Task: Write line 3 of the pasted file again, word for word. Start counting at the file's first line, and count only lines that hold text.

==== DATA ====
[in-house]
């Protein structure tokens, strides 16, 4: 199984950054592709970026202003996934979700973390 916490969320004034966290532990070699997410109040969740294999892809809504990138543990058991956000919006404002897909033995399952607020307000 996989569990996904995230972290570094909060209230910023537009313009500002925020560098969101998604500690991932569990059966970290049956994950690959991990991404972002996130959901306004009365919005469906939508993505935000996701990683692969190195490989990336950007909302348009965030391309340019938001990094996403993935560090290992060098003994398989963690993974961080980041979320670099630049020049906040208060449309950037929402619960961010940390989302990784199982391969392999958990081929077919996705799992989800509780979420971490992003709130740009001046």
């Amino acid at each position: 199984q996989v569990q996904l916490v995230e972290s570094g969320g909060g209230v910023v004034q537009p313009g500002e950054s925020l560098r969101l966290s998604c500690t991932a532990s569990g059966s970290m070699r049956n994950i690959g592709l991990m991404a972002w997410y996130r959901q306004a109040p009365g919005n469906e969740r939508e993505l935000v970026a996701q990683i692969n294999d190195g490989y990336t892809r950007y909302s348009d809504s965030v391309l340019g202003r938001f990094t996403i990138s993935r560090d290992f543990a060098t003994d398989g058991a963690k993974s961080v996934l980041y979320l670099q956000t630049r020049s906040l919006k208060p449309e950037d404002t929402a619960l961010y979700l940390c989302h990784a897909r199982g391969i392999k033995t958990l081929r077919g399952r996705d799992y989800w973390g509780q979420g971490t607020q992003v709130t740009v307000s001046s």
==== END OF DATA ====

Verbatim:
């Amino acid at each position: 199984q996989v569990q996904l916490v995230e972290s570094g969320g909060g209230v910023v004034q537009p313009g500002e950054s925020l560098r969101l966290s998604c500690t991932a532990s569990g059966s970290m070699r049956n994950i690959g592709l991990m991404a972002w997410y996130r959901q306004a109040p009365g919005n469906e969740r939508e993505l935000v970026a996701q990683i692969n294999d190195g490989y990336t892809r950007y909302s348009d809504s965030v391309l340019g202003r938001f990094t996403i990138s993935r560090d290992f543990a060098t003994d398989g058991a963690k993974s961080v996934l980041y979320l670099q956000t630049r020049s906040l919006k208060p449309e950037d404002t929402a619960l961010y979700l940390c989302h990784a897909r199982g391969i392999k033995t958990l081929r077919g399952r996705d799992y989800w973390g509780q979420g971490t607020q992003v709130t740009v307000s001046s």